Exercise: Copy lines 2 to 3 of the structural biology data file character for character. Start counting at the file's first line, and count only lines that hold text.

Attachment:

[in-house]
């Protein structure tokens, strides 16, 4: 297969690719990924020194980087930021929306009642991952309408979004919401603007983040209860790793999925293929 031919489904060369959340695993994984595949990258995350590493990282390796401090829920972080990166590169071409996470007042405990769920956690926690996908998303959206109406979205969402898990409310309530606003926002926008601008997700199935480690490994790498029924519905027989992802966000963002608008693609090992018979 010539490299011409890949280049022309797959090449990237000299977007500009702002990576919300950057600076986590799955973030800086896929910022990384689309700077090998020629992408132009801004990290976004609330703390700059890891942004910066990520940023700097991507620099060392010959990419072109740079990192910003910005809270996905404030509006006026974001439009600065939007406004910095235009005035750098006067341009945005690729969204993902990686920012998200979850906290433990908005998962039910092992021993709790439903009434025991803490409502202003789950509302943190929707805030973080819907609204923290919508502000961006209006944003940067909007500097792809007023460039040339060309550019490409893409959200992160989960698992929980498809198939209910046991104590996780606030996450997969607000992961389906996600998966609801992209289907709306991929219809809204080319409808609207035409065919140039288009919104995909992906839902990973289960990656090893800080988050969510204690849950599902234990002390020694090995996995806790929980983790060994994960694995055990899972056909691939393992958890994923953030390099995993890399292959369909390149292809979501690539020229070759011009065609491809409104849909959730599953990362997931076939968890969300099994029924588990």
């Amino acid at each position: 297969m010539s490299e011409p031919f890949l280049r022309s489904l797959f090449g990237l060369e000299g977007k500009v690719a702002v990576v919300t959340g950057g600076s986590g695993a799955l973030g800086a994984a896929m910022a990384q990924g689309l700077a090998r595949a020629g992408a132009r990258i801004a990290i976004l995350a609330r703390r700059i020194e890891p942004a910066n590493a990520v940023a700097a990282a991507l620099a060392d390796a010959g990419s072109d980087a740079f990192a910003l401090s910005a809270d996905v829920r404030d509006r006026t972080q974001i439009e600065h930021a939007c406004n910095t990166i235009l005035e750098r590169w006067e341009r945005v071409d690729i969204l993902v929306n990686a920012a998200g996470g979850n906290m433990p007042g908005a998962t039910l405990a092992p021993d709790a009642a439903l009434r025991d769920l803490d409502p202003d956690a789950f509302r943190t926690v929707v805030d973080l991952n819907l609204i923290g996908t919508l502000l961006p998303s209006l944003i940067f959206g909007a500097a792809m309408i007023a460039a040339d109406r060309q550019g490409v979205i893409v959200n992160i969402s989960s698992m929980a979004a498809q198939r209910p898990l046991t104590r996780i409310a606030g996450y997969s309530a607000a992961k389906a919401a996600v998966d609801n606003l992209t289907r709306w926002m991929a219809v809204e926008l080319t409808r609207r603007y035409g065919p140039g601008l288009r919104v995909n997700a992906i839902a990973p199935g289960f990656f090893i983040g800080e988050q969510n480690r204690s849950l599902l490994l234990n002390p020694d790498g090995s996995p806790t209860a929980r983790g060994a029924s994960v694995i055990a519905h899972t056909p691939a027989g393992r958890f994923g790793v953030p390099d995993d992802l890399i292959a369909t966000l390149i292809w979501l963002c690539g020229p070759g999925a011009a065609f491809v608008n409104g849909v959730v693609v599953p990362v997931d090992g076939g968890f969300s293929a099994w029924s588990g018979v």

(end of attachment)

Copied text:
């Protein structure tokens, strides 16, 4: 297969690719990924020194980087930021929306009642991952309408979004919401603007983040209860790793999925293929 031919489904060369959340695993994984595949990258995350590493990282390796401090829920972080990166590169071409996470007042405990769920956690926690996908998303959206109406979205969402898990409310309530606003926002926008601008997700199935480690490994790498029924519905027989992802966000963002608008693609090992018979 010539490299011409890949280049022309797959090449990237000299977007500009702002990576919300950057600076986590799955973030800086896929910022990384689309700077090998020629992408132009801004990290976004609330703390700059890891942004910066990520940023700097991507620099060392010959990419072109740079990192910003910005809270996905404030509006006026974001439009600065939007406004910095235009005035750098006067341009945005690729969204993902990686920012998200979850906290433990908005998962039910092992021993709790439903009434025991803490409502202003789950509302943190929707805030973080819907609204923290919508502000961006209006944003940067909007500097792809007023460039040339060309550019490409893409959200992160989960698992929980498809198939209910046991104590996780606030996450997969607000992961389906996600998966609801992209289907709306991929219809809204080319409808609207035409065919140039288009919104995909992906839902990973289960990656090893800080988050969510204690849950599902234990002390020694090995996995806790929980983790060994994960694995055990899972056909691939393992958890994923953030390099995993890399292959369909390149292809979501690539020229070759011009065609491809409104849909959730599953990362997931076939968890969300099994029924588990």
């Amino acid at each position: 297969m010539s490299e011409p031919f890949l280049r022309s489904l797959f090449g990237l060369e000299g977007k500009v690719a702002v990576v919300t959340g950057g600076s986590g695993a799955l973030g800086a994984a896929m910022a990384q990924g689309l700077a090998r595949a020629g992408a132009r990258i801004a990290i976004l995350a609330r703390r700059i020194e890891p942004a910066n590493a990520v940023a700097a990282a991507l620099a060392d390796a010959g990419s072109d980087a740079f990192a910003l401090s910005a809270d996905v829920r404030d509006r006026t972080q974001i439009e600065h930021a939007c406004n910095t990166i235009l005035e750098r590169w006067e341009r945005v071409d690729i969204l993902v929306n990686a920012a998200g996470g979850n906290m433990p007042g908005a998962t039910l405990a092992p021993d709790a009642a439903l009434r025991d769920l803490d409502p202003d956690a789950f509302r943190t926690v929707v805030d973080l991952n819907l609204i923290g996908t919508l502000l961006p998303s209006l944003i940067f959206g909007a500097a792809m309408i007023a460039a040339d109406r060309q550019g490409v979205i893409v959200n992160i969402s989960s698992m929980a979004a498809q198939r209910p898990l046991t104590r996780i409310a606030g996450y997969s309530a607000a992961k389906a919401a996600v998966d609801n606003l992209t289907r709306w926002m991929a219809v809204e926008l080319t409808r609207r603007y035409g065919p140039g601008l288009r919104v995909n997700a992906i839902a990973p199935g289960f990656f090893i983040g800080e988050q969510n480690r204690s849950l599902l490994l234990n002390p020694d790498g090995s996995p806790t209860a929980r983790g060994a029924s994960v694995i055990a519905h899972t056909p691939a027989g393992r958890f994923g790793v953030p390099d995993d992802l890399i292959a369909t966000l390149i292809w979501l963002c690539g020229p070759g999925a011009a065609f491809v608008n409104g849909v959730v693609v599953p990362v997931d090992g076939g968890f969300s293929a099994w029924s588990g018979v």